Strengthening school buildings for earthquake resilience
Strengthening work on school buildings reduces their seismic risk. As a board of trustees, you can usually plan for it as part of other upgrades or modernisation work. Although timber-framed buildings present a lower risk, you can still take measures to improve their performance.
- Strengthening earthquake-prone buildings
- Strengthening buildings that are below 67% of the NBS but not earthquake prone
- Replacing rather than strengthening buildings
- Other types of seismic mitigation
- Funding for strengthening work
If you are thinking about undertaking strengthening work on buildings at your school, please contact your property advisor.
Although timber-framed buildings present a lower risk and do not require assessment as part of the earthquake resilience (EQR) programme, you can still take measures to improve their performance. The best time to do this is when undertaking other upgrades or modernisation work at your school. Find out more about timber-framed school buildings’ earthquake resilience.
If buildings are assessed as earthquake prone, and require urgent strengthening work, we will make a decision about whether to strengthen the building to:
- above 34% of the New Building Standard (NBS) immediately so the building is not earthquake prone, and further strengthen to above 67% of the NBS at a later stage, or
- above 67% of the NBS straight away.
For information on the Government’s policy on managing earthquake-prone buildings, go to managing earthquake-prone buildings (Ministry of Business, Innovation and Employment website) (external link) .
If a seismic assessment shows that you have a building that is not earthquake prone but is below 67% of the NBS, you should plan strengthening work on it when doing other upgrades or modernisation work.
When planning major projects with a designer/engineer, refer them to the design levels of earthquake resilience of school buildings page.
If strengthening and repair costs for a building are high, we may decide to replace the building instead. Before making this decision, we consider:
- the cost of repair against the cost of rebuild
- whether you have surplus buildings
- how important the building is in the schooling network
- your roll projections.
Replacing heavy tile roofs with lighter materials significantly reduces:
- the risk to life in major earthquakes
- the level of damage likely in a moderate earthquake.
Most schools with heavy roofs were identified during the 1998 national structural survey of schools. In most cases, the roofs have been replaced and specific structural strengthening has been completed.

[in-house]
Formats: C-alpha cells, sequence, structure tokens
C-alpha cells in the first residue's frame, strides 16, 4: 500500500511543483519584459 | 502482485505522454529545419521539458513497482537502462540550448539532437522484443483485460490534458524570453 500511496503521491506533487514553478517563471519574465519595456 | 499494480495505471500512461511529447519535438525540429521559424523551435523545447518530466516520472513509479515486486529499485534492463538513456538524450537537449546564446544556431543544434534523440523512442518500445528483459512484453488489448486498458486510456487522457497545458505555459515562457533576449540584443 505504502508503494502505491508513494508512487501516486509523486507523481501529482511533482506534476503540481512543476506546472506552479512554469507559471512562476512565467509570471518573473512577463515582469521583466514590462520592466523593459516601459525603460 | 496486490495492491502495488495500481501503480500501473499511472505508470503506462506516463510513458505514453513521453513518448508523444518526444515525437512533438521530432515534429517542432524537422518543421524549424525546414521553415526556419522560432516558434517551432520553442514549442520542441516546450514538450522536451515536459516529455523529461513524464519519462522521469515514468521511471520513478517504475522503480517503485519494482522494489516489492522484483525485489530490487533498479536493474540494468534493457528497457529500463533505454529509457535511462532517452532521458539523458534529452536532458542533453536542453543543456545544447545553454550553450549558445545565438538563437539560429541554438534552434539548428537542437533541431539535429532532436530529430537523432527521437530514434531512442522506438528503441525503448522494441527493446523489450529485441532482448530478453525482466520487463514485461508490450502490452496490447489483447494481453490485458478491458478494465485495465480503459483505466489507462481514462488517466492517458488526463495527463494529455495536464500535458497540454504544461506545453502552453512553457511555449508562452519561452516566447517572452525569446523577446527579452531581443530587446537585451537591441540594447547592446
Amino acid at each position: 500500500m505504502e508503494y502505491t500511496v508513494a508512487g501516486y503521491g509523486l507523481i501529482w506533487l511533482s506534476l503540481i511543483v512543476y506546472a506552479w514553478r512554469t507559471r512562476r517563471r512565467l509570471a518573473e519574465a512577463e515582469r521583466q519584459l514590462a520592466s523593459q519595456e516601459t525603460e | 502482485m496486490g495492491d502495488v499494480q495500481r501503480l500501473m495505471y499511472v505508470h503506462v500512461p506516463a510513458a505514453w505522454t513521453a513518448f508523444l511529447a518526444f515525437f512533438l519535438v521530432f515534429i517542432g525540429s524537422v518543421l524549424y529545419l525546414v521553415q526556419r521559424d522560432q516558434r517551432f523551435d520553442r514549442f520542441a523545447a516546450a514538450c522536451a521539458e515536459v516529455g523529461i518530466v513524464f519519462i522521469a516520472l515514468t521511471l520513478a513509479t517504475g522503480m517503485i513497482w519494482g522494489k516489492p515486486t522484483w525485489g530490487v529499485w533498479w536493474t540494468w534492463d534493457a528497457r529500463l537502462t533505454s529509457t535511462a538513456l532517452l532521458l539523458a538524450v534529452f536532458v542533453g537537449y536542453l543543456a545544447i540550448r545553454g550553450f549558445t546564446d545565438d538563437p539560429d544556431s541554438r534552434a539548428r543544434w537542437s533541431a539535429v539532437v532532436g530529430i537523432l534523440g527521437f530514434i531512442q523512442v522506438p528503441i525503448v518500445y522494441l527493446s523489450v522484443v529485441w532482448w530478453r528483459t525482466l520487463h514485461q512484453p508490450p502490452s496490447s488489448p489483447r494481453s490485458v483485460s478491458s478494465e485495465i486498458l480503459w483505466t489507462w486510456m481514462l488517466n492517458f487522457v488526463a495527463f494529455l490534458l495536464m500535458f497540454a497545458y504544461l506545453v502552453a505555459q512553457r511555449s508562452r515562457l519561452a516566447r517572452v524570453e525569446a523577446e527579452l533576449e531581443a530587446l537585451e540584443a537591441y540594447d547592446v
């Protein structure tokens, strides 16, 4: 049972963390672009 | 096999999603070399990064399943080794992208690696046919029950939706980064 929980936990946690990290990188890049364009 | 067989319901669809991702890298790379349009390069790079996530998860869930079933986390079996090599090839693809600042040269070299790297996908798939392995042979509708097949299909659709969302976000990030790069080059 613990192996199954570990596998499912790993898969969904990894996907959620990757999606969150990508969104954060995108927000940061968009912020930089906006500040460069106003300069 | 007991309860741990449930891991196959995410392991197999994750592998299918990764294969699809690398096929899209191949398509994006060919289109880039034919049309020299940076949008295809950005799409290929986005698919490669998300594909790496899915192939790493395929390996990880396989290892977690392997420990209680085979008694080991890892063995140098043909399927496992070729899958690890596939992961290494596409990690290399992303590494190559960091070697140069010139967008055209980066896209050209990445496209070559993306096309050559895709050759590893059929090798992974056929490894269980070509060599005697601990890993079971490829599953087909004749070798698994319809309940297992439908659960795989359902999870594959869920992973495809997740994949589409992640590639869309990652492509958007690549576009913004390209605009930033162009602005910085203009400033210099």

If you have a heavy tile roof, we recommend you replace it as soon as possible. Tiles can be replaced with lighter roof material.
Use safety glass for glazing. If safety glass has not been used, we recommend applying film or some other means of retaining the glass to avoid injury if broken.
For more information, go to glass installed in school buildings.
You need to pay for strengthening work using your 5 Year Agreement (5YA) funding. Unless the work is urgent, schedule this work for the same time as other upgrade or modernisation work on the building.
For buildings owned partly by the board and partly by the Ministry, use 5YA funding pro-rata to fix the Ministry-owned portion.
To pay for strengthening work on board-owned buildings, use non-Ministry funds, such as from fundraising or grants.
Go to board-funded property projects for more information.
If your school does not have enough 5YA funding
If your school does not have enough 5YA funding to pay for the strengthening required, you may be able to get:
- Budget Plus funding, which you can apply for if you know about the need for strengthening work before your 5YA is signed off and this work will cost more than 50% of your 5YA budget
- Unforeseen Work funding, which you can apply for if you find out about the need for this work after your 5YA is signed off and you don’t have enough funds left. You will also have to commit all your remaining 5YA funds to the project.
Different rules apply for schools that are part of the Christchurch Schools Rebuild Programme. The 5YA funding has been frozen for these schools while the programme is underway.
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